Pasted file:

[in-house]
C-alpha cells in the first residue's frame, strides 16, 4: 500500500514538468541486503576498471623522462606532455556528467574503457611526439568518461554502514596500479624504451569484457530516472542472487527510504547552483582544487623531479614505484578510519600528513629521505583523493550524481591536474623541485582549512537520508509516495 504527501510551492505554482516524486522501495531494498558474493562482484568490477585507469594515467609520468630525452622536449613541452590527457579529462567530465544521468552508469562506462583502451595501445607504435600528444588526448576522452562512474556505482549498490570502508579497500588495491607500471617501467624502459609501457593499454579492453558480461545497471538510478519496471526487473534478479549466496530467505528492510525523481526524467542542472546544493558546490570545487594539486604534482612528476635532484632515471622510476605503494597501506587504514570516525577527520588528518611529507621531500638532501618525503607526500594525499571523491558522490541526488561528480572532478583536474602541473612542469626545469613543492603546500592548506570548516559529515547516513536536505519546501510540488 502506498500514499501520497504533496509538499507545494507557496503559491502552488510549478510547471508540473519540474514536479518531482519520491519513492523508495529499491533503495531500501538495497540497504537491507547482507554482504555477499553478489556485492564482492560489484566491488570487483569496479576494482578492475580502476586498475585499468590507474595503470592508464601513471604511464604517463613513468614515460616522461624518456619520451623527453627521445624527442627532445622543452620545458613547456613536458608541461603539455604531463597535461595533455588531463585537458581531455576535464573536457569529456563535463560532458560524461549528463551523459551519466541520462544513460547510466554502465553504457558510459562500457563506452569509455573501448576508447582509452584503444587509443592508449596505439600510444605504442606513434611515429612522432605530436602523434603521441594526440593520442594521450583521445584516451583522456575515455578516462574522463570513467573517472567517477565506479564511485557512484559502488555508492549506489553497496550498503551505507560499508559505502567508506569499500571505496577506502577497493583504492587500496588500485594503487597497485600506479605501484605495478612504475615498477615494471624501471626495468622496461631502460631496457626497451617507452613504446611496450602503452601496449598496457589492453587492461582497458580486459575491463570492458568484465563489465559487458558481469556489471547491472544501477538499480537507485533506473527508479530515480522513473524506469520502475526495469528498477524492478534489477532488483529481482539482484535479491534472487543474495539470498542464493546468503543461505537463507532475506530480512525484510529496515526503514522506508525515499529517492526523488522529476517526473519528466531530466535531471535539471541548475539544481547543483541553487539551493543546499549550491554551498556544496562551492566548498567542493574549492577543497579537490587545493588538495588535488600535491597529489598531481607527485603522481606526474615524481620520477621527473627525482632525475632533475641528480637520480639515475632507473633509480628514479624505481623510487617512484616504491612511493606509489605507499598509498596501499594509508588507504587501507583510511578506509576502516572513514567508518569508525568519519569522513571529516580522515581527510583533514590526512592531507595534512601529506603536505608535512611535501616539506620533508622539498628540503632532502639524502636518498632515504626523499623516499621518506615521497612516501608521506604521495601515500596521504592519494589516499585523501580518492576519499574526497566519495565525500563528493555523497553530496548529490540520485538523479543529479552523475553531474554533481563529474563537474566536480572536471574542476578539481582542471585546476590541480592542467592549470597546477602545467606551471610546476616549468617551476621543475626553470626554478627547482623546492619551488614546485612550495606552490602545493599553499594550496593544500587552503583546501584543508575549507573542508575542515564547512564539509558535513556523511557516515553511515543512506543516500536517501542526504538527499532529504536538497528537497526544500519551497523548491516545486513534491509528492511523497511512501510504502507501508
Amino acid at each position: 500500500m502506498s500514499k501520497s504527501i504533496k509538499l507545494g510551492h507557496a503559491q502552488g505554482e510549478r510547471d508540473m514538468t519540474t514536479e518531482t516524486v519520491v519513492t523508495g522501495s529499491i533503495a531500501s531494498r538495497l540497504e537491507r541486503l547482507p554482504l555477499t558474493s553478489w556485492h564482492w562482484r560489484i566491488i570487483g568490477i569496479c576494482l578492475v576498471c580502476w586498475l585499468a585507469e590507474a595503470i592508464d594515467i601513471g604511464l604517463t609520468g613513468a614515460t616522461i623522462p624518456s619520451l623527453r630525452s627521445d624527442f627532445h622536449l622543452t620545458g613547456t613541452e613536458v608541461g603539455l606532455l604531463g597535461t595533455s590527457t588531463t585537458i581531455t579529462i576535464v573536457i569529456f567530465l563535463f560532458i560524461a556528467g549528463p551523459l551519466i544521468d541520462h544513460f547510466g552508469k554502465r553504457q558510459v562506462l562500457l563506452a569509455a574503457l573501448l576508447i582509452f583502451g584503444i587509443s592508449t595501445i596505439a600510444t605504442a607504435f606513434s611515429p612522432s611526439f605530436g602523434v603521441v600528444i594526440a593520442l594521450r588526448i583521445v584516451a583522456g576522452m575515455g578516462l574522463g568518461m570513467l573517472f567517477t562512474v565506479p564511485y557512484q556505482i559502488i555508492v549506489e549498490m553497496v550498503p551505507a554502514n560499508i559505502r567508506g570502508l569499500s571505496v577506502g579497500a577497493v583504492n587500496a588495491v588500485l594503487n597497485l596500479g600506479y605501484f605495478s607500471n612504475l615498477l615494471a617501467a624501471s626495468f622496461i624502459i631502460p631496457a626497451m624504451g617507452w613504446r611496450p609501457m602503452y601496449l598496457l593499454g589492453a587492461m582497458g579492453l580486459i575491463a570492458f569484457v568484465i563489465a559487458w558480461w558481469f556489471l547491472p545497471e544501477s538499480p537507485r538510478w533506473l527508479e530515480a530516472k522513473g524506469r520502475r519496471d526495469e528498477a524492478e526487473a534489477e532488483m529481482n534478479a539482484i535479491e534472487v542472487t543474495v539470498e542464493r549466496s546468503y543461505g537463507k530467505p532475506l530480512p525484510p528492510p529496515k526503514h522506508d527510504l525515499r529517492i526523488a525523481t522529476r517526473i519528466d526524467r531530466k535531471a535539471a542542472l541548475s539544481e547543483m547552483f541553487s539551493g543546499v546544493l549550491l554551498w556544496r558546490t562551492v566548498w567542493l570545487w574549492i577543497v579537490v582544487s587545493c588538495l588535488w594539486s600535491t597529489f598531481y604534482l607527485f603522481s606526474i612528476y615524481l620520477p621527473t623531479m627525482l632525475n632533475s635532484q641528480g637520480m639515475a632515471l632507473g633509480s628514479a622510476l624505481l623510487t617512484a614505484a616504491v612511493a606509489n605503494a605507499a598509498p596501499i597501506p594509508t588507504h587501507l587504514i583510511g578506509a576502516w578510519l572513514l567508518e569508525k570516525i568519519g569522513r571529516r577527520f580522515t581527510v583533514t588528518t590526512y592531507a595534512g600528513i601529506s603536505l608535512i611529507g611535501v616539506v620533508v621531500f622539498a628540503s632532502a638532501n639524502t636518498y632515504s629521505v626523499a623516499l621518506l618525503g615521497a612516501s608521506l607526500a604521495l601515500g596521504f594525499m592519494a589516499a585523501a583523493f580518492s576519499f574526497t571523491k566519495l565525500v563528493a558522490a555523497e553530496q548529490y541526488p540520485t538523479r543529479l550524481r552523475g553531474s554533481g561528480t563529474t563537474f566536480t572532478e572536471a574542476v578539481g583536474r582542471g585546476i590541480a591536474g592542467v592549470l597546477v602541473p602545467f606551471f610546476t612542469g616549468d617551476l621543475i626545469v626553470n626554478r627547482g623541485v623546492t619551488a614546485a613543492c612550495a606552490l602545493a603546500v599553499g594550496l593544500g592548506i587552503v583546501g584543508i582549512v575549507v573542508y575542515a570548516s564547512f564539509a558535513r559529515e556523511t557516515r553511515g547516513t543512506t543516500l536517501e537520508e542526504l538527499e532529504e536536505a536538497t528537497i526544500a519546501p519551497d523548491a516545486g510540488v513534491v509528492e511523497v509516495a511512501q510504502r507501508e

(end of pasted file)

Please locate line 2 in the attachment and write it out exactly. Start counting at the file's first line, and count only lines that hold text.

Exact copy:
C-alpha cells in the first residue's frame, strides 16, 4: 500500500514538468541486503576498471623522462606532455556528467574503457611526439568518461554502514596500479624504451569484457530516472542472487527510504547552483582544487623531479614505484578510519600528513629521505583523493550524481591536474623541485582549512537520508509516495 504527501510551492505554482516524486522501495531494498558474493562482484568490477585507469594515467609520468630525452622536449613541452590527457579529462567530465544521468552508469562506462583502451595501445607504435600528444588526448576522452562512474556505482549498490570502508579497500588495491607500471617501467624502459609501457593499454579492453558480461545497471538510478519496471526487473534478479549466496530467505528492510525523481526524467542542472546544493558546490570545487594539486604534482612528476635532484632515471622510476605503494597501506587504514570516525577527520588528518611529507621531500638532501618525503607526500594525499571523491558522490541526488561528480572532478583536474602541473612542469626545469613543492603546500592548506570548516559529515547516513536536505519546501510540488 502506498500514499501520497504533496509538499507545494507557496503559491502552488510549478510547471508540473519540474514536479518531482519520491519513492523508495529499491533503495531500501538495497540497504537491507547482507554482504555477499553478489556485492564482492560489484566491488570487483569496479576494482578492475580502476586498475585499468590507474595503470592508464601513471604511464604517463613513468614515460616522461624518456619520451623527453627521445624527442627532445622543452620545458613547456613536458608541461603539455604531463597535461595533455588531463585537458581531455576535464573536457569529456563535463560532458560524461549528463551523459551519466541520462544513460547510466554502465553504457558510459562500457563506452569509455573501448576508447582509452584503444587509443592508449596505439600510444605504442606513434611515429612522432605530436602523434603521441594526440593520442594521450583521445584516451583522456575515455578516462574522463570513467573517472567517477565506479564511485557512484559502488555508492549506489553497496550498503551505507560499508559505502567508506569499500571505496577506502577497493583504492587500496588500485594503487597497485600506479605501484605495478612504475615498477615494471624501471626495468622496461631502460631496457626497451617507452613504446611496450602503452601496449598496457589492453587492461582497458580486459575491463570492458568484465563489465559487458558481469556489471547491472544501477538499480537507485533506473527508479530515480522513473524506469520502475526495469528498477524492478534489477532488483529481482539482484535479491534472487543474495539470498542464493546468503543461505537463507532475506530480512525484510529496515526503514522506508525515499529517492526523488522529476517526473519528466531530466535531471535539471541548475539544481547543483541553487539551493543546499549550491554551498556544496562551492566548498567542493574549492577543497579537490587545493588538495588535488600535491597529489598531481607527485603522481606526474615524481620520477621527473627525482632525475632533475641528480637520480639515475632507473633509480628514479624505481623510487617512484616504491612511493606509489605507499598509498596501499594509508588507504587501507583510511578506509576502516572513514567508518569508525568519519569522513571529516580522515581527510583533514590526512592531507595534512601529506603536505608535512611535501616539506620533508622539498628540503632532502639524502636518498632515504626523499623516499621518506615521497612516501608521506604521495601515500596521504592519494589516499585523501580518492576519499574526497566519495565525500563528493555523497553530496548529490540520485538523479543529479552523475553531474554533481563529474563537474566536480572536471574542476578539481582542471585546476590541480592542467592549470597546477602545467606551471610546476616549468617551476621543475626553470626554478627547482623546492619551488614546485612550495606552490602545493599553499594550496593544500587552503583546501584543508575549507573542508575542515564547512564539509558535513556523511557516515553511515543512506543516500536517501542526504538527499532529504536538497528537497526544500519551497523548491516545486513534491509528492511523497511512501510504502507501508